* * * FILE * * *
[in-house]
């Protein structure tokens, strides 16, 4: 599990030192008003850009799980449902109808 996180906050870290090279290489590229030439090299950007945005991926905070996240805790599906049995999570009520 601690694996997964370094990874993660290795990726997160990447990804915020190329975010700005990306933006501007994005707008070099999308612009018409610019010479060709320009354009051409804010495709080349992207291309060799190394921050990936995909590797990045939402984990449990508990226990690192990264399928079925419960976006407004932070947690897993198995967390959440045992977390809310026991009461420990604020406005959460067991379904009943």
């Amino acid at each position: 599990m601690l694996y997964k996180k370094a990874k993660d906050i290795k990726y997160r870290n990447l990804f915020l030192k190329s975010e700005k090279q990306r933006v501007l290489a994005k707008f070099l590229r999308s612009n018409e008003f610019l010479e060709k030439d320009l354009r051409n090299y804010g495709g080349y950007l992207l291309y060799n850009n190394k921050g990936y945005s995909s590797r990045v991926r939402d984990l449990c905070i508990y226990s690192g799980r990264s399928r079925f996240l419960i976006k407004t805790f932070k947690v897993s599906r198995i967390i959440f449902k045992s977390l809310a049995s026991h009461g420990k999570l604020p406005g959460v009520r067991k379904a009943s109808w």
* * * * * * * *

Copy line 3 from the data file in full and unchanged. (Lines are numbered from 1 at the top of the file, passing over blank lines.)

């Amino acid at each position: 599990m601690l694996y997964k996180k370094a990874k993660d906050i290795k990726y997160r870290n990447l990804f915020l030192k190329s975010e700005k090279q990306r933006v501007l290489a994005k707008f070099l590229r999308s612009n018409e008003f610019l010479e060709k030439d320009l354009r051409n090299y804010g495709g080349y950007l992207l291309y060799n850009n190394k921050g990936y945005s995909s590797r990045v991926r939402d984990l449990c905070i508990y226990s690192g799980r990264s399928r079925f996240l419960i976006k407004t805790f932070k947690v897993s599906r198995i967390i959440f449902k045992s977390l809310a049995s026991h009461g420990k999570l604020p406005g959460v009520r067991k379904a009943s109808w």